purge his choler, or to break the blow? But where there is room for consultation, things are not desperate. They consult, so there is nothing rashly, inconsiderately done; and then they prescribe, they write, so there is nothing covertly, disguisedly, unavowedly done. In bodily diseases it is not always so; sometimes, as soon as the physician's foot is in the chamber, his knife is in the patient's arm; the disease would not allow a minute's forbearing of blood, nor prescribing of other remedies. In states and matter of government it is so too; they are sometimes surprised with such accidents, as that the magistrate asks not what may be done by law, but does that which must necessarily be done in that case. But it is a degree of good in evil, a degree that carries hope and comfort in it, when we may have recourse to that which is written, and that the proceedings may be apert, and ingenuous, and candid, and avowable, for that gives satisfaction and acquiescence. They who have received my anatomy of myself consult, and end their consultation in prescribing, and in prescribing physic; proper and convenient remedy: for if they should come in again, and chide me for some disorder, that had occasioned and induced, or that had hastened and exalted this sickness, or if they should begin to write now rules for my diet and exercise when I were well, this were to antedate or to postdate their consultation, not to give physic. It were rather a vexation than a relief, to tell a condemned prisoner, You might have lived if you had done this; and if you can get your pardon, you shall do well to take this or this course hereafter. I am glad they know (I have hid nothing from them), glad they consult (they hide nothing from one another), glad they write (they hide nothing from the world), glad that they write and prescribe physic, that there are remedies for the present case.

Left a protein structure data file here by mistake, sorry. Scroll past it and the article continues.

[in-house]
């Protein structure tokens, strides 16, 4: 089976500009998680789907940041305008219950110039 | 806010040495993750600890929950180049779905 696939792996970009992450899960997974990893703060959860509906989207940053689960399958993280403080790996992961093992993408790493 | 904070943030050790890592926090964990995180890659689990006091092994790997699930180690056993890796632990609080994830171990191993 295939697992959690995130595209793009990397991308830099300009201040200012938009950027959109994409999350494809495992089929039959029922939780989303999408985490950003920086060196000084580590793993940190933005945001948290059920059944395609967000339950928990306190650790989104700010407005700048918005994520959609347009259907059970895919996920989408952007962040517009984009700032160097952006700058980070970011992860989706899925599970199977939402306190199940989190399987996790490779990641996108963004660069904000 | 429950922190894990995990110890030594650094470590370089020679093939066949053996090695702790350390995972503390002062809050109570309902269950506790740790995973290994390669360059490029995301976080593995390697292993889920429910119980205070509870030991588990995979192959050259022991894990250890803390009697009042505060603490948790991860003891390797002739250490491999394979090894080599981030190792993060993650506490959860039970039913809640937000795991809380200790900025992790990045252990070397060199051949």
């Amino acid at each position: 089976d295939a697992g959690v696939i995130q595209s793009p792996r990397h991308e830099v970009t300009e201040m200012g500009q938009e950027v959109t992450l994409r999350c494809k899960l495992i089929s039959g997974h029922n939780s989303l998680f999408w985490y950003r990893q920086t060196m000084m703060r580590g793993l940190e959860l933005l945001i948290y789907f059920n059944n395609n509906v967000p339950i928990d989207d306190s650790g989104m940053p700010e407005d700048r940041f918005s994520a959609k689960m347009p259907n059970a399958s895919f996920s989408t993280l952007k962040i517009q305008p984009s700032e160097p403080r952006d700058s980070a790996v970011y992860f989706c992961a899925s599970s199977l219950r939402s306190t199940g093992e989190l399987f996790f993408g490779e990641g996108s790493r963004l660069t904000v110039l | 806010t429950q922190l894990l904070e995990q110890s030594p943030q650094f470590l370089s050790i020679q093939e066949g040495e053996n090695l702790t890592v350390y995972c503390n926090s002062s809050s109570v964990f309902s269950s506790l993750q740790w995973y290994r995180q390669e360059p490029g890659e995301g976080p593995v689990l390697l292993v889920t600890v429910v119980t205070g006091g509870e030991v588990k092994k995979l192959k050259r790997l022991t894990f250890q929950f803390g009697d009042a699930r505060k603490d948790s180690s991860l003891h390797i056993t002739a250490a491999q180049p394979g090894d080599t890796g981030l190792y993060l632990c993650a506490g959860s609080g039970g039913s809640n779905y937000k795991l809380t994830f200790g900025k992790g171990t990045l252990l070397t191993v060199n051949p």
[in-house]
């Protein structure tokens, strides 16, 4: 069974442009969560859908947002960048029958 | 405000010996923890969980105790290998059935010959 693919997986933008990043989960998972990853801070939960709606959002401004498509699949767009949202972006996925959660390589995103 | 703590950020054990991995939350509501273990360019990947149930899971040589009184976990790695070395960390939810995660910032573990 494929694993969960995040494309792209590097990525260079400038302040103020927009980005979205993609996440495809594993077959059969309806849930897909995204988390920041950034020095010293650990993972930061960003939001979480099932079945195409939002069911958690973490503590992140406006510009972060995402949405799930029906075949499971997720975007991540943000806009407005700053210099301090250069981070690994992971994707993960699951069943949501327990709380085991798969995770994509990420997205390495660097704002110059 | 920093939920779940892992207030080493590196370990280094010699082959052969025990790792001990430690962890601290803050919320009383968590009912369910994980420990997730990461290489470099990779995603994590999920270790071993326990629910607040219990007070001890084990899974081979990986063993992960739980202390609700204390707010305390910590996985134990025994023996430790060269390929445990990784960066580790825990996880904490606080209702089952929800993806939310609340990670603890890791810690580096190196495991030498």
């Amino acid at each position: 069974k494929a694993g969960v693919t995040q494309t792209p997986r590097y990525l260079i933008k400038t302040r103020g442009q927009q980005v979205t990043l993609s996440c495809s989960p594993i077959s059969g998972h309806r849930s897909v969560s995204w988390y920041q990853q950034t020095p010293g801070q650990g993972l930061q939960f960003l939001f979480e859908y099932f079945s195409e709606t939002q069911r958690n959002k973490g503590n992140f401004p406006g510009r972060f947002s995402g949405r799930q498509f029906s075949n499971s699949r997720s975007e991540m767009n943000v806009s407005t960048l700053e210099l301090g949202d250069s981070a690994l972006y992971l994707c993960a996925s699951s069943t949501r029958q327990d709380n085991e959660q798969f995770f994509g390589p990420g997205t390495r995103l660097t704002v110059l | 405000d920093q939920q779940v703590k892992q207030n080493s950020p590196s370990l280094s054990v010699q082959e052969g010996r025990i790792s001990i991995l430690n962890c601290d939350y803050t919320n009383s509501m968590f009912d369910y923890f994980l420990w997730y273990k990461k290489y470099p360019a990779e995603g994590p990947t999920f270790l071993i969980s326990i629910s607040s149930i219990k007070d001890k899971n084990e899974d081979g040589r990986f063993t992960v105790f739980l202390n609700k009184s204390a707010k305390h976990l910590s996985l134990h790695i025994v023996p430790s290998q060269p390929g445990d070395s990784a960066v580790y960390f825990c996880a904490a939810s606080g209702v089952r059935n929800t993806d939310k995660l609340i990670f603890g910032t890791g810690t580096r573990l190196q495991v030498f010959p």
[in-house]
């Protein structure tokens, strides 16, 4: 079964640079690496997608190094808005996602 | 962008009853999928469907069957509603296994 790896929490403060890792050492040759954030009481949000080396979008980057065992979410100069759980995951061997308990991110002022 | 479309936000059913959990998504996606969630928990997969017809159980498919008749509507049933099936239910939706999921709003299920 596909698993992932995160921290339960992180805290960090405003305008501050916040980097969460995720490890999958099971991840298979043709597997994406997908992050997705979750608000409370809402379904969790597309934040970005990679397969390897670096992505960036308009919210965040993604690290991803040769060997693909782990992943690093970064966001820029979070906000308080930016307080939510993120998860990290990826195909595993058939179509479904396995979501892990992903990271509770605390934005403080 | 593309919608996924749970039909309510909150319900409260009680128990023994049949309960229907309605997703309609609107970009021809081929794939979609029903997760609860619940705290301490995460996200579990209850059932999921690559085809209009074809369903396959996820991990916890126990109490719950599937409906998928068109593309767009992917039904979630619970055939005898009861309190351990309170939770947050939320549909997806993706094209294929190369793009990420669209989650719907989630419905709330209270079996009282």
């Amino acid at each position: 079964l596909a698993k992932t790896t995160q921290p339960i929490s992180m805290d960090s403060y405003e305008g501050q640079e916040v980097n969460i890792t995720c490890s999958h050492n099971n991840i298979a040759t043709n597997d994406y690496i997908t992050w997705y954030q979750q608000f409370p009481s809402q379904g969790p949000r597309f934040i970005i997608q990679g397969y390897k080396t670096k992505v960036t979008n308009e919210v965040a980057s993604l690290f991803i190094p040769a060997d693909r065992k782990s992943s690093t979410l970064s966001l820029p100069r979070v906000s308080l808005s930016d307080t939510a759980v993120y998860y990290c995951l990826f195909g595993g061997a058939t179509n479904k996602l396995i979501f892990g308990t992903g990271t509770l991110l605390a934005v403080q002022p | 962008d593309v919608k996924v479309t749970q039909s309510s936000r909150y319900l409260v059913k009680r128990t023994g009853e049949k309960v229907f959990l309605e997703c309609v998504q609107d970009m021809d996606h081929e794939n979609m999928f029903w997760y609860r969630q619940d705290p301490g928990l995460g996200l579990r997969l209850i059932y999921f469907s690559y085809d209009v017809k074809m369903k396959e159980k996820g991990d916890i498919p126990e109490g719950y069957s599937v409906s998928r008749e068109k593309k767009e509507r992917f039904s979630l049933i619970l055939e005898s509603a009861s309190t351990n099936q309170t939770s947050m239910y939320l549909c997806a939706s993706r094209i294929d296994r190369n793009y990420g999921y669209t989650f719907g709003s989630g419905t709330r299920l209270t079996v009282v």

MY God, my God, allow me a just indignation, a holy detestation of the insolvency of that man who, because he was of that high rank, of whom thou hast said, They are gods, thought himself more than equal to thee; that king of Aragon, Alphonsus, so perfect in the motions of the heavenly bodies as that he adventured to say, that if he had been of counsel with thee, in the making of the heavens, the heavens should have been disposed in a better order than they are. The king Amaziah would not endure thy prophet to reprehend him, but asked him in anger, Art thou made of the king's counsel1? When thy prophet Esaias asks that question, Who hath directed the spirit of the Lord, or being his counsellor, hath taught him2? it is after he had settled and determined that office upon thy Son, and him only, when he joins with those great titles, the mighty God, and the Prince of peace, this also, the Counsellor3; and after he had settled upon him the spirit of might and of counsel4. So that then thou, O God, though thou have no counsel from man, yet dost nothing upon man without counsel. In the making of man there was a consultation; Let us make manb. In the preserving of man, O thou great Preserver of men6, thou proceedest by counsel; for all thy external works are the works of the whole Trinity, and their hand is to every action. How much more must I apprehend, that all you blessed and glorious persons of the Trinity are in consultation now, what you will do with this infirm body, with this leprous soul, that attends guiltily, but yet comfortably, your determination upon it. I offer not to counsel them who meet in consulta